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"A refuge for anyone, but when you go there please don't do what Columbus did!"
- Raj Ramaiya

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Dominican Republic

Quesqueya Island, Dominican Republic
by Raj Ramaiya, 59, San Francisco, USA
Apr 7, 2000

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Dominican Republic

Within one year I had an opportunity to visit this tropical Carribean island four times. What an experience! I have traveled to many parts of the world, and also to quite a few other Carribean islands, but Quesqueya is definitely different. Columbus was supposed to have landed there a long time ago. In the 'zona colonial' part of the capital, it still has all the remnances of that plunder. And that's where most tourists wind up if they come by boats. Only if Columbus would come back now, he would be in a deep state of shock. Maybe he would learn something about the future of the brave new world.

In 500 years this Hispaniola island has gone through many changes. The Dominican Republic is two-thirds of the big island. The rest is Haiti. The Spanish ways has its seal in every part of the country. The warm to hot days, the cool sea breeze evenings, and all-night activities feel like one is somewhere in the Mediterrranean. A friend I met there said the locals worked only 10% of their time!

The population is very mixed. A few genes from the native Taino Indians may have somehow survived the Spanish massacres. African slaves were brought in to work on sugar plantations, and the European owners and tradesmen that followed them. Although the country is now very creole looking, the elites are the high class Spanish bloodlines. Yet, the Carribean atmosphere is very visible in culture, foods, music, houses and daily life. Many new immigrants from all parts of the world are coming to settle there, so it is cosmopolitan at least in Santo Domingo, 'la capital' as they call it.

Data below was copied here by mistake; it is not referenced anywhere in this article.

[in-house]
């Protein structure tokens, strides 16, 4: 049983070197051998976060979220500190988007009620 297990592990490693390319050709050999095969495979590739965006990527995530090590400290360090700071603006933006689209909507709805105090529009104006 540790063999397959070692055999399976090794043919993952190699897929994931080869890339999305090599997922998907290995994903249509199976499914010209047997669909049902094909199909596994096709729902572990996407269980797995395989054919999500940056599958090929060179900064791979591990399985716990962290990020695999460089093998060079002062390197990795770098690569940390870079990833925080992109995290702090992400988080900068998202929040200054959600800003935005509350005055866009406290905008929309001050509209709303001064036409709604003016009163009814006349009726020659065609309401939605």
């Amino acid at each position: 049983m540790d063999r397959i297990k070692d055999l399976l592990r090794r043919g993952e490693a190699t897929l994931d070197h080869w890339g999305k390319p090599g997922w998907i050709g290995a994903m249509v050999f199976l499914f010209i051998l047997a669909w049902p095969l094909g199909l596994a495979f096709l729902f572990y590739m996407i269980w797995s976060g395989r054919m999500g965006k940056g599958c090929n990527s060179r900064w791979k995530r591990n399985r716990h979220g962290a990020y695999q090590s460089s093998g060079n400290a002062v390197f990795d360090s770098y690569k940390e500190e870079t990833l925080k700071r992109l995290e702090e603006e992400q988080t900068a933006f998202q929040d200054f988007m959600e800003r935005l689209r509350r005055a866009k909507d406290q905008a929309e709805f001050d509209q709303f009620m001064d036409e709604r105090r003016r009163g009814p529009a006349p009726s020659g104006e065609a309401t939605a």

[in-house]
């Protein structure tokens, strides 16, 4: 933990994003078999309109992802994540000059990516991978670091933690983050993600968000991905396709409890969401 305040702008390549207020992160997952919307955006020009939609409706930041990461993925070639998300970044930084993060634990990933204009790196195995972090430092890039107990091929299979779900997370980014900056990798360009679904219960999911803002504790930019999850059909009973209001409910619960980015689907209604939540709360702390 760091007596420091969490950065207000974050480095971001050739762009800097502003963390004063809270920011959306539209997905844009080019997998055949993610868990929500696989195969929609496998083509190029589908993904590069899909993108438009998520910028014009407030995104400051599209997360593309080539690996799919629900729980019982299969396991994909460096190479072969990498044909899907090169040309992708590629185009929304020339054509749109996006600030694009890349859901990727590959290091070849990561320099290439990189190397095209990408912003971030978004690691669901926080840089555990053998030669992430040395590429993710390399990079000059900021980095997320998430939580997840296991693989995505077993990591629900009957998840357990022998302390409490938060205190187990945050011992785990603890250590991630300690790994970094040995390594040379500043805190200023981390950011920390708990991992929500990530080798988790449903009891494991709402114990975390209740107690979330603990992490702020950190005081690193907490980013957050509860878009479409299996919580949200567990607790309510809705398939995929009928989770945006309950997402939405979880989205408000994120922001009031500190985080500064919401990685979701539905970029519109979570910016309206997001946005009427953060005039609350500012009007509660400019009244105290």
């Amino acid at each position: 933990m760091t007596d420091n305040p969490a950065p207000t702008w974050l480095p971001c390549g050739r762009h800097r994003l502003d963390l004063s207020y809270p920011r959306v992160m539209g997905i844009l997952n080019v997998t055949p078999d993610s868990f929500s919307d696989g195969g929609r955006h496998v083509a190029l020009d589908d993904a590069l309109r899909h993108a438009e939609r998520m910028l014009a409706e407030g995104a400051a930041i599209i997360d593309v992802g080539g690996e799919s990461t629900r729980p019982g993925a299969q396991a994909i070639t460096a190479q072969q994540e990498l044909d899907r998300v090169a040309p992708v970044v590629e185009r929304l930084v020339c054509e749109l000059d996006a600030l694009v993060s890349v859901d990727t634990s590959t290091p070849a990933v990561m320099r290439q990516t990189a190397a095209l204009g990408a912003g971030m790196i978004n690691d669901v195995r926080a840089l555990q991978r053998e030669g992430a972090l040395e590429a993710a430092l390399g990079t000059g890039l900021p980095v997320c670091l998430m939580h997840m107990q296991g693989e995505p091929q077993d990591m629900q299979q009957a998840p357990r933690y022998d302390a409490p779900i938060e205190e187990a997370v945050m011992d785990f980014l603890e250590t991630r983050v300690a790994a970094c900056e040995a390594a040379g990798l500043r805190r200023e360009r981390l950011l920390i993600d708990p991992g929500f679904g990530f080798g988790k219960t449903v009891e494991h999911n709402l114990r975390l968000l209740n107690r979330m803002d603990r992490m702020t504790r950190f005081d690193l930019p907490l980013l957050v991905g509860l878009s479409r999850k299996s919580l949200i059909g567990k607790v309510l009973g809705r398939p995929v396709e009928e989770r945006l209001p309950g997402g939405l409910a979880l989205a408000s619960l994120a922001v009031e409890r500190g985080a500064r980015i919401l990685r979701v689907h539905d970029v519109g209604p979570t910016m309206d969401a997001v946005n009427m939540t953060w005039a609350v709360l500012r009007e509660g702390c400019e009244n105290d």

The tourist resorts are all on the coast and look like Club Med's with little similarity to the island itself. Most tourists are from Europe. My assignment was with a rural development project, so I was able to accompany locals to see many cities, towns, villages, farmlands and some backroads with beautiful native flora and fauna. This Banana Republic is slowly diversifying in order to bring in cash for its new crops. They have begun to grow Asian vegetables and use organic methods with export markets in mind, but have yet to realize how to grow foods to sustain themselves with the rich soils they have. Guess it's the "colony of USA" mentality. Well, the USA did invade in the 19th century, and it still has significant influence and power in the Dominican Republic if the abundance of American materialistic goods is any indication.

Although hotels and meals are as expensive as in any western world, the income base for an average worker in the Dominican Republic is very low, at around US$150 a month. The large younger population yearn to learn, but the economy is geared towards export and tourism. Most places have men working, because it is traditional for women to stay home. However, one million men and their families emigrated to the USA, largely settling in New York and Boston. The women are lured to work in European countries, but most wind up being sex girls. Those who stay behind try to work in beauty salons or casinos to earn extra income.

So what is with this Quesqueya Island! When the refugee indians from the American continent came to this big island, they named it Quesqueya Island - the mother of all lands. A refuge for anyone, but when you go there please don't do what Columbus did!

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